In attempting to cover my first human rights related story with Skyy
News in Takoradi, Ghana I've come to realize just how difficult
dealing with these types of issues can be.
I left the newsroom with a sharp young reporter, Kofi Asamoah, and JHR
expert trainer Doug Murray en route to a nearby rock quarry. There we
planned to interview the young people who work as rock crushers as
part of a report on child labour in Ghana.
Walking up the steep hill leading to the station was a young girl, no
older than 6 or 7 years old. She struggled up the hill, carrying a
large, leaky bowl of water sachets on her head. Seizing the
opportunity, Asamoah conferred with the girl and we began videotaping
her walking down towards the main highway into town.
As we walked two men in a black BMW drove up to us, parked, and kept a
close watch. We continued down the hill and crossed onto the busy
road. The little girl began selling her wares to local passers-by as
large trucks, vans, and cars sped by, just two feet from where she
We continued to shoot as the black BMW pulled onto the shoulder where
we were standing. Two men leapt out of the car and began shouting at
us. They yelled, gesticulating wildly. "Do you have permission to
shoot this girl?!" They yelled, eyes twitching with anger, accusing
us of framing a story of an impoverished Ghana. They yelled, spittle
flailing, branding us as profit driven BBC reporters contributing to a
legacy of white oppression.
We tried to identify ourselves, but the men were not interesting in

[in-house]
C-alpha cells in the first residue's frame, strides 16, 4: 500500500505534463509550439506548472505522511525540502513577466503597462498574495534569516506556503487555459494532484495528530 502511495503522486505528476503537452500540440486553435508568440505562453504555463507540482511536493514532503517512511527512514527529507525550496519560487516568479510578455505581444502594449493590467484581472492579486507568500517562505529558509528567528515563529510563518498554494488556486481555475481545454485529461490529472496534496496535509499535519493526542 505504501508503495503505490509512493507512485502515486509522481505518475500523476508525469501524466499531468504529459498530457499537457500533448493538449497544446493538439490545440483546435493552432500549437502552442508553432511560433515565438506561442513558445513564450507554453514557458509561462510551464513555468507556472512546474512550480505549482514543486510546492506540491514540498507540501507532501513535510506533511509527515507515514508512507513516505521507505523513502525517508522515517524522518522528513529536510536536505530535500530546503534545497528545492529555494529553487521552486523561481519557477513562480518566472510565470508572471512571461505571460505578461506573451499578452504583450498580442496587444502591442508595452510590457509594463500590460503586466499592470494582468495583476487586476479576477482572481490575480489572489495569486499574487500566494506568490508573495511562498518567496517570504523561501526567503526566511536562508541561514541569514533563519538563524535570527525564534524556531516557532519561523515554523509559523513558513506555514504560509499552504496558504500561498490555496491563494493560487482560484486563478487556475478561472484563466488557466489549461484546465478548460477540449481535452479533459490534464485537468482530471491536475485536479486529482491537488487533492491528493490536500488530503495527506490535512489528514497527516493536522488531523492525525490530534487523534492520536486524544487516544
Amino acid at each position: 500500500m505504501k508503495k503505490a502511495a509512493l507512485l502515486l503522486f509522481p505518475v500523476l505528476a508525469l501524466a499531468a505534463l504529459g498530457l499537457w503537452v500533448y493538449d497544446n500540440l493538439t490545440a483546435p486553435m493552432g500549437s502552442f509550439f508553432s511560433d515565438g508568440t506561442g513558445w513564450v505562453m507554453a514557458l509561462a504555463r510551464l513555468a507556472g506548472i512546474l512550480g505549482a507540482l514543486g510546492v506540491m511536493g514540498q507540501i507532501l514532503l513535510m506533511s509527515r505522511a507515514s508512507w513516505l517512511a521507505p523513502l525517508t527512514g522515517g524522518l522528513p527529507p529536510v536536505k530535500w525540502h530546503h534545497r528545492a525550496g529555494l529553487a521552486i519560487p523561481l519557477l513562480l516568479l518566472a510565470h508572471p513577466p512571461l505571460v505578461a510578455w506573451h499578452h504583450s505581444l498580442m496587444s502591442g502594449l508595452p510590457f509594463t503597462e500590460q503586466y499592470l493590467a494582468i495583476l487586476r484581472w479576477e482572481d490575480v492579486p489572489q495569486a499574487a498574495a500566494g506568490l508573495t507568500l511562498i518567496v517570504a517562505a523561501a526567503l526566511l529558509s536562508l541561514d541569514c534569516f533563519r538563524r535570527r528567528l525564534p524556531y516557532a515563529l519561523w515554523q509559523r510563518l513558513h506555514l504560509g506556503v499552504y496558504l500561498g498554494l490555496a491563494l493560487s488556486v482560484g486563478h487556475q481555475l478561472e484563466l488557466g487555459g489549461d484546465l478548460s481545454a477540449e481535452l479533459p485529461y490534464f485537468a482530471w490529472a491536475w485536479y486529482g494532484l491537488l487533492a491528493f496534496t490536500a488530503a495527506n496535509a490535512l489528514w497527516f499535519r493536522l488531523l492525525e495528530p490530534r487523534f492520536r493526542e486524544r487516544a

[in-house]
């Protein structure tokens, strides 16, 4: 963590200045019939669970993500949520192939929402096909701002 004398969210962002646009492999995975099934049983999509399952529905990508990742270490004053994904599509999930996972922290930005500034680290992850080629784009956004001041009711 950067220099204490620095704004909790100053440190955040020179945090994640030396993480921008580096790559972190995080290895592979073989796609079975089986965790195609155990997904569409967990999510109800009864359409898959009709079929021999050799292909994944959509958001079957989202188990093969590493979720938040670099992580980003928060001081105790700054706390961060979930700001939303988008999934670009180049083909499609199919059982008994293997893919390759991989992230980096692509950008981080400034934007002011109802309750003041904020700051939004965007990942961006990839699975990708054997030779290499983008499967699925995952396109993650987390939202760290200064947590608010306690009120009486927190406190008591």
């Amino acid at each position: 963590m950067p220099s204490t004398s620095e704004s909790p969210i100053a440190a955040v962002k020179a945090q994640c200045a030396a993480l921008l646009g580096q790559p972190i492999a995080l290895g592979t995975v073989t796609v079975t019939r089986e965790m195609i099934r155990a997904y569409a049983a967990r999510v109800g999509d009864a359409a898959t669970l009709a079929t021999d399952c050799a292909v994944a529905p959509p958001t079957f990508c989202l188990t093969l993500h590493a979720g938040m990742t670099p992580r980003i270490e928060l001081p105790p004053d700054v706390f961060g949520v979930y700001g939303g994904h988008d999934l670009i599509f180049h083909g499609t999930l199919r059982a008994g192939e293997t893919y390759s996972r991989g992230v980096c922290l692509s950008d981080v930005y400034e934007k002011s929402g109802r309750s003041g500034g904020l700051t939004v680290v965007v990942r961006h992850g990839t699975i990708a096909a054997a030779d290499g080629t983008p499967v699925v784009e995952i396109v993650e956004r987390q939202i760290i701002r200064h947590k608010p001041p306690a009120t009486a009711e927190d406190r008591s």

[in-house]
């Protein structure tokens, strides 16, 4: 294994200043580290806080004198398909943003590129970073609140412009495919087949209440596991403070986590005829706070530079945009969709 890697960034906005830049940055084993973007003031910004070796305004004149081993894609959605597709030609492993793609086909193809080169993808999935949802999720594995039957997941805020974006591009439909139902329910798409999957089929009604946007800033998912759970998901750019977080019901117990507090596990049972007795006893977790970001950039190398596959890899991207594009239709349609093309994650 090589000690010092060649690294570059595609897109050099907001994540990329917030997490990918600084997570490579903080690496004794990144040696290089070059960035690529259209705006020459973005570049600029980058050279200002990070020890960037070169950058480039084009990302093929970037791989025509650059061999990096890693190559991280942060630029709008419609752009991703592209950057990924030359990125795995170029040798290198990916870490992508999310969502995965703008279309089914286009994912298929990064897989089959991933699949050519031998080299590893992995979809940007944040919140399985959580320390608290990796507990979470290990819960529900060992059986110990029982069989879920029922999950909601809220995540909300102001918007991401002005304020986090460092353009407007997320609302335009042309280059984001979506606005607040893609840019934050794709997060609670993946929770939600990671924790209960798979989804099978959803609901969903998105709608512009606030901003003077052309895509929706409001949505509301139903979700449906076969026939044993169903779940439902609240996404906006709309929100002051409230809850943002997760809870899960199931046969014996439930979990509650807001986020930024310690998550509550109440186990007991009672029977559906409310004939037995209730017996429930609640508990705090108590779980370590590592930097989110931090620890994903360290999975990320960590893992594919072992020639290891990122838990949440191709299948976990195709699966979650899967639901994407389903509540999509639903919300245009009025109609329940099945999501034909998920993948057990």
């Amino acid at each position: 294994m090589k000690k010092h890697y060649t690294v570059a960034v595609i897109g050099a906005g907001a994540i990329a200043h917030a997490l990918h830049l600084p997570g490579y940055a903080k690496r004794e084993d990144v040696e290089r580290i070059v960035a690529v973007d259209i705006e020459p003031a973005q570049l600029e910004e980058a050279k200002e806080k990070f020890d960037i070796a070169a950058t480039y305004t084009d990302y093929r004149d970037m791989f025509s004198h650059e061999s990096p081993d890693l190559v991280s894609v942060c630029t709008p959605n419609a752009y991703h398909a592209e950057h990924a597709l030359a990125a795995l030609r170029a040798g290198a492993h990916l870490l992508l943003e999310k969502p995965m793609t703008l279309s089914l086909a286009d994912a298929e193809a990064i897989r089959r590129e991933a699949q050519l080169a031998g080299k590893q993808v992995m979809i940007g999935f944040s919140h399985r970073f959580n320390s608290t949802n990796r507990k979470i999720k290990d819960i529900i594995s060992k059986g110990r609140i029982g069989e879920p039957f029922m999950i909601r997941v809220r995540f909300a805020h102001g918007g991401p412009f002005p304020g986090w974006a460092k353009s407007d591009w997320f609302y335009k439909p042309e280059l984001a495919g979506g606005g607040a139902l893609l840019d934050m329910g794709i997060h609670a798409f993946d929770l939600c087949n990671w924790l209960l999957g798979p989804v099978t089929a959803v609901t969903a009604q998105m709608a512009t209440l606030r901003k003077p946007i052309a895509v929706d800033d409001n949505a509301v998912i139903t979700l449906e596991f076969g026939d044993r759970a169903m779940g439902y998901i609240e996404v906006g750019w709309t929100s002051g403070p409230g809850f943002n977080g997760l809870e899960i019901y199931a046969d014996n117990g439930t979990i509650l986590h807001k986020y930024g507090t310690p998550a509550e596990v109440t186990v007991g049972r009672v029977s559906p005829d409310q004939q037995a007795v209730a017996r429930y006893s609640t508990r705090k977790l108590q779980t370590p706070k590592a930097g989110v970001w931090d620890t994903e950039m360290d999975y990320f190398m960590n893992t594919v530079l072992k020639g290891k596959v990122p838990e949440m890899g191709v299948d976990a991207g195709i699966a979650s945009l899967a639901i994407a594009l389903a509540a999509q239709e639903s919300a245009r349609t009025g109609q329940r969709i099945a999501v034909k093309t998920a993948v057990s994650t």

who we were or what we were doing. They had already made assumptions,
the foundations of which could not shaken.
As one man yelled and accusatorily pointed fingers in our faces, the
other tried to take the bowl of water sachets from the now visibly
frightened and crying little girl. He led her by the hand and tried
to get her into the back of the black BMW. She refused.
A small gathering of local people stepped in and led the girl away.
Getting back into the black BMW, the two men hastily drove down the
road. Asamoah went back over to the little girl, got a few last words
from her and gave her 20,000 Cedis, or about $2 US, from our pockets
for her troubles. She walked away with the small group surrounding her.
When Asamoah returned we asked him what she had said.
She wanted to know why the pastor wanted her to go in the car. Her
aunt was just down the street.
I have a feeling that she's never been offered a ride in a BMW before,
especially one carrying a man of God.
Through all the yelling, we told the men to contact the CEO of Skyy
with their concerns. They did. After their phone call, and reviewing
the videotape, word came down that the story, as it stood, was dead.
Follow other leads, we were told. The video footage was confiscated.
The tape it was shot on would be replaced.
This series of events, as polarizing as they are, has reminded me of a
few things about the nature of journalism. The concerns of a
community fighting perceived repression and persecution, the balance
between journalism and business or community interests necessary for
broadcasters, the duty of reporters to tell the stories of people who
cannot speak for themselves and the constitutionally protected rights
and freedoms of the press, whether respected or not, all play a role
in the daily grind of news reporting.
As I continue working, both within the confines of Skyy News and in
the greater Takoradi community, I will use these lessons and continue
to challenge the perceptions and stereotypes that divide us within our